Over the summer, the word quaintrelle made its way down my Twitter feed and I was drawn to it. I remember saying to myself “If I believed in goals, becoming a quaintrelle would be an admirable one.” Unfortunately, I was navigating deep inner turmoil at the time and pursuing passion and pleasure couldn’t top my priority list. I had bills, after all, and an apartment I was struggling to afford (and clean regularly), and a job that was killing me slowly, leaving me with no energy for joyous pursuits in my off time.
I get in trouble when I write about boys.
Every guy who’s ever winked at me, or taken me on a date wants to make the post about him. And every friend of every guy I may or may not know biblically wants to make the post about his boy. It’s odd: my every word being treated as a reflection of men who hold small places in my life. Remember, I haven’t been in a relationship since 2011 and since then, I’ve never given anyone I dated any pseudonyms that would indicate they are a consistent fixture in my life. I’ve only presented vague “he” and “him” references that are rarely about the same guy more than once. That’s been on purpose, because again, it’s been a solid three years since I’ve been properly bae’d up.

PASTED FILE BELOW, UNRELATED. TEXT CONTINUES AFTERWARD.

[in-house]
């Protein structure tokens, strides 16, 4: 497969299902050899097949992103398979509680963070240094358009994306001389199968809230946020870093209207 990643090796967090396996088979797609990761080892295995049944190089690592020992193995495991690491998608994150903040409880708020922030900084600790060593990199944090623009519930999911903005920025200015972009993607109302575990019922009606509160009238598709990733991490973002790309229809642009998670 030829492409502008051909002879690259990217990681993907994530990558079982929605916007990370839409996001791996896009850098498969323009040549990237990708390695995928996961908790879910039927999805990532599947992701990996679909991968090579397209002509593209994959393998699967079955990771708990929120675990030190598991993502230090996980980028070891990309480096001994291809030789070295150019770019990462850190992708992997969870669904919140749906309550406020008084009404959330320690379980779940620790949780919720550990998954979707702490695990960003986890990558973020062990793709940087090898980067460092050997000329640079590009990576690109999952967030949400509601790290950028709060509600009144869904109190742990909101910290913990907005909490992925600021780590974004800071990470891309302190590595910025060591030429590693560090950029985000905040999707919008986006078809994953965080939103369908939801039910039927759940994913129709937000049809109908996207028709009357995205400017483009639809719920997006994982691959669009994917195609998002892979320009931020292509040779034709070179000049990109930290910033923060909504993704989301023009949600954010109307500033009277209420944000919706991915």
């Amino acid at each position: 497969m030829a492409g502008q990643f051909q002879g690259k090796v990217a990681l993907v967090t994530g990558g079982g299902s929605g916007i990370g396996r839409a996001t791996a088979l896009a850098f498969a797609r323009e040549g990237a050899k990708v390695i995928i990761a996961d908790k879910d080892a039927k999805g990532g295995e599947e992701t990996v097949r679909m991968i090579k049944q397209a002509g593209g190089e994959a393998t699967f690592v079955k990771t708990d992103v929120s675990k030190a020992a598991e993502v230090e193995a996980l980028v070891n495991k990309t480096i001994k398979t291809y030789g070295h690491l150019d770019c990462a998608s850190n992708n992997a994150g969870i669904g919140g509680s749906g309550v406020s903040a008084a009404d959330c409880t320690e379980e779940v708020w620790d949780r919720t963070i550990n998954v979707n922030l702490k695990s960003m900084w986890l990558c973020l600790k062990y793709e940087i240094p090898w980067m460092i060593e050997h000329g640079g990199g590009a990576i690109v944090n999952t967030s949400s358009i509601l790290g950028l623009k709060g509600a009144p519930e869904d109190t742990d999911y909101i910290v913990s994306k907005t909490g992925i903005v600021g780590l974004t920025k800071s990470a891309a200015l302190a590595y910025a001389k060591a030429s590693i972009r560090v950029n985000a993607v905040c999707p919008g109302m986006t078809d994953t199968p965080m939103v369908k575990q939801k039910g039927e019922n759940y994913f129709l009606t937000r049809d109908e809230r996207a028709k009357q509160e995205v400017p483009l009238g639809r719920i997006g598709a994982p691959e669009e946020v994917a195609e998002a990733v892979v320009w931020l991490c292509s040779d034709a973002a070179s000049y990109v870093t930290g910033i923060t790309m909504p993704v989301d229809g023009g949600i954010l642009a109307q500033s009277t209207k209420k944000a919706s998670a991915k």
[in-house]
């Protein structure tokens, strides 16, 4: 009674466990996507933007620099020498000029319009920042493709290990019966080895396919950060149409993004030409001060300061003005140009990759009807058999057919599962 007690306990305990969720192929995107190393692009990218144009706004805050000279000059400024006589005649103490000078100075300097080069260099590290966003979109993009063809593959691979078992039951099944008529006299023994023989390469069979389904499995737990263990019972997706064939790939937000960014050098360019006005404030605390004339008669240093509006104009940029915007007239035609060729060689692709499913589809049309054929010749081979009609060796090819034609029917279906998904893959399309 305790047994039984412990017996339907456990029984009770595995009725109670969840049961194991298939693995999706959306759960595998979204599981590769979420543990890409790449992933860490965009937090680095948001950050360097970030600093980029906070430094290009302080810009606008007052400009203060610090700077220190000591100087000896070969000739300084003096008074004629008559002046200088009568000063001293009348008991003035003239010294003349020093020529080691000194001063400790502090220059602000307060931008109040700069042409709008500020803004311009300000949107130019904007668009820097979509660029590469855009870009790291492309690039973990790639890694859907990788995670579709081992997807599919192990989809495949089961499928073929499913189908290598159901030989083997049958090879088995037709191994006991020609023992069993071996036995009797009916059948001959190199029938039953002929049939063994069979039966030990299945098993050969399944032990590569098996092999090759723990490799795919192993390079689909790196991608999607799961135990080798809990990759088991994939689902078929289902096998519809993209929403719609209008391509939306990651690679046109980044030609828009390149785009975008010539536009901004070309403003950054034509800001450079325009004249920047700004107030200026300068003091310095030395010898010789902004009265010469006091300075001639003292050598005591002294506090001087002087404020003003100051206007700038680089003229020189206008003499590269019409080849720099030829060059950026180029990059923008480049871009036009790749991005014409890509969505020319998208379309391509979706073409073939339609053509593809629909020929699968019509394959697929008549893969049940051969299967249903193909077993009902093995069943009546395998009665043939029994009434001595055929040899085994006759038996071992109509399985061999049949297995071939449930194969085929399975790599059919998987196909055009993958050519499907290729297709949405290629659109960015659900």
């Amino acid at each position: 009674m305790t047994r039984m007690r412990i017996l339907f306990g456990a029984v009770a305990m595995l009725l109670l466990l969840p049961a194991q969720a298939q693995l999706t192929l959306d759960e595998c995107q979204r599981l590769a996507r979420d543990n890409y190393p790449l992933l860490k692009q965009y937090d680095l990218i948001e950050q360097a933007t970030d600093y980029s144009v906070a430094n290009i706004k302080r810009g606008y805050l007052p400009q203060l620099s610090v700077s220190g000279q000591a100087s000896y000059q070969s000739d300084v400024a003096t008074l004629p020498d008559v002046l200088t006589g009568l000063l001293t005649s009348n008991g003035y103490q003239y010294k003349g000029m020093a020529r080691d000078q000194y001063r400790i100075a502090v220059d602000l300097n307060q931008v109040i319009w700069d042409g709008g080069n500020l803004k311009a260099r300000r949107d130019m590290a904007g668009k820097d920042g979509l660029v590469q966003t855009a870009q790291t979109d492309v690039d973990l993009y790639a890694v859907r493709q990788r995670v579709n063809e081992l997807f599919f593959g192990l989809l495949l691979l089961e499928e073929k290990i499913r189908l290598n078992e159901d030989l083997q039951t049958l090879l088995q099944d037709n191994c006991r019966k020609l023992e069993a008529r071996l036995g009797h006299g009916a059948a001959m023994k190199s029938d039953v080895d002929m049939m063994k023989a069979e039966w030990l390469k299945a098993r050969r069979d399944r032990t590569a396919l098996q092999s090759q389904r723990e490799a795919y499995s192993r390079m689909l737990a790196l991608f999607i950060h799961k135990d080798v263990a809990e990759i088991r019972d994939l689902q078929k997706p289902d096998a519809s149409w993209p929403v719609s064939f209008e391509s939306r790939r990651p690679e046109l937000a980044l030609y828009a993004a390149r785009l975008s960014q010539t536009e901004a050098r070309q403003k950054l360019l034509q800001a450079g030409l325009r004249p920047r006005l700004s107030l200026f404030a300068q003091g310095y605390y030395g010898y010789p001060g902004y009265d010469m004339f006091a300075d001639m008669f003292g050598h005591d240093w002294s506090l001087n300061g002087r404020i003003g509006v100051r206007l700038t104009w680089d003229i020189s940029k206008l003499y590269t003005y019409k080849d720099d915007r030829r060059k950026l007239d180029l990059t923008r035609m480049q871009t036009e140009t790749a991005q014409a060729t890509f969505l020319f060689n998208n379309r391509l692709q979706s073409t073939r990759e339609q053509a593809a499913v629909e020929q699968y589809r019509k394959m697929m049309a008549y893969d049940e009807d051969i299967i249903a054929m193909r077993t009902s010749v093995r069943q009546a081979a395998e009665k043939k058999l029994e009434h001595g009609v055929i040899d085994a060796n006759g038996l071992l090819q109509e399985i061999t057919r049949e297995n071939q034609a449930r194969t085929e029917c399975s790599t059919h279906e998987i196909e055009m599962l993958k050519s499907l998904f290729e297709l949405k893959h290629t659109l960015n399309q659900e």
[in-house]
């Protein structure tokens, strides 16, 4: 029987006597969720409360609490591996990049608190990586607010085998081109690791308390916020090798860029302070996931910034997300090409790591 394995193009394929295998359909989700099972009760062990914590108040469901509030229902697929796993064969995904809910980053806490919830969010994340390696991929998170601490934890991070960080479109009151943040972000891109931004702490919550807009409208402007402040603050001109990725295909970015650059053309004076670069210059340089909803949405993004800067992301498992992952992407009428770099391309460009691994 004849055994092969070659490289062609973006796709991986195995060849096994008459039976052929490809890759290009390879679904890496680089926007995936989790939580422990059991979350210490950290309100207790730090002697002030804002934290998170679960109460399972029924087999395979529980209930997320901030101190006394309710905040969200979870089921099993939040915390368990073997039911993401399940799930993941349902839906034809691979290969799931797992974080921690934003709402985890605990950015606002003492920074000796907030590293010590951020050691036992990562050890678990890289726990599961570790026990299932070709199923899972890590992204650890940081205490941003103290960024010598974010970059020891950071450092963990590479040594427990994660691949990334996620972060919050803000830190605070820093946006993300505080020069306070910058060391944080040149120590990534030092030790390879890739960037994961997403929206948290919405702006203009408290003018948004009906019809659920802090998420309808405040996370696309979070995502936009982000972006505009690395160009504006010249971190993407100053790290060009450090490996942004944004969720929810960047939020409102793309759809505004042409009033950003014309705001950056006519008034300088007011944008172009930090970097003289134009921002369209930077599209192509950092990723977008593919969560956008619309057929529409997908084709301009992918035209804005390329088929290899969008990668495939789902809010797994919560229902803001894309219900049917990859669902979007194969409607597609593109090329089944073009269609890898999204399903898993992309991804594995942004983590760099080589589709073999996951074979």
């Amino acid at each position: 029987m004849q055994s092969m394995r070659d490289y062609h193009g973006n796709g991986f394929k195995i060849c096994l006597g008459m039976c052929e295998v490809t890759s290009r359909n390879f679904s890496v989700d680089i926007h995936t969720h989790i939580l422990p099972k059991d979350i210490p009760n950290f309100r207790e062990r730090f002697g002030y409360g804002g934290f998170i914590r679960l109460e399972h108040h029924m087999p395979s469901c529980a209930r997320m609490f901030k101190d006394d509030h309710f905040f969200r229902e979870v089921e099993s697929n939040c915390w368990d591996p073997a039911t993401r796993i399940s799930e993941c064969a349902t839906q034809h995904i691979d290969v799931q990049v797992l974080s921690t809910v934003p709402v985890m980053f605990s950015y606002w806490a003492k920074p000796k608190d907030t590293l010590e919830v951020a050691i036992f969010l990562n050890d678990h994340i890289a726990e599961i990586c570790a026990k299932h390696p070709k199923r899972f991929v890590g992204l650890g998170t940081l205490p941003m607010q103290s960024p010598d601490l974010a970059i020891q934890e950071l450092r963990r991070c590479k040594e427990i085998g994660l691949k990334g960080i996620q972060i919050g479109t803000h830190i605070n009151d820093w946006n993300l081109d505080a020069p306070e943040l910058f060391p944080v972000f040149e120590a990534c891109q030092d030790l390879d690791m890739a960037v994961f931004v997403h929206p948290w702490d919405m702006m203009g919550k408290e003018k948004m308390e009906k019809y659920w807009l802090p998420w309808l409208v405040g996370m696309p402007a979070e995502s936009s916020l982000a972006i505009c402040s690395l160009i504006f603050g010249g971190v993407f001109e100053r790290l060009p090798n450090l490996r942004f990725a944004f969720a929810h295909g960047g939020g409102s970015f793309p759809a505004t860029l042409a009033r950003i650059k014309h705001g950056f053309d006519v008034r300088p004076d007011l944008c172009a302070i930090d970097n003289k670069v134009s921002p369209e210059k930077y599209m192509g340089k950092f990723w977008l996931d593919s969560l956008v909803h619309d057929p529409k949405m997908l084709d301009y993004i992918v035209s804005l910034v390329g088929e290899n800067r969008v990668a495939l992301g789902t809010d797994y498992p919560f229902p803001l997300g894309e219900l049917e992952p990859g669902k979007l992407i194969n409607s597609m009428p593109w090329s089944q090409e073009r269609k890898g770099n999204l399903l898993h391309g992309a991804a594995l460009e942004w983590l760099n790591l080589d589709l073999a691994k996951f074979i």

I didn’t know how badly I needed to come home until I arrived at my mother’s apartment with movers, Saturday afternoon.
I walked in the door and immediately curled up on her couch. I didn’t care where the movers put the boxes. I didn’t have the energy to give anymore instructions. I didn’t have the energy for anything. I sank into the couch cushions, closed my eyes and let the warmth and Glade plug-in fragrance of my mother’s home welcome me. I knew I’d had a rough year, but I didn’t realize how rough until I exhaled my first real breath for the first time in forever in my mother’s home. As ashamed as I was about returning to my mother’s at 31 years old, everything in my mind, body, and soul told me I needed a damn break.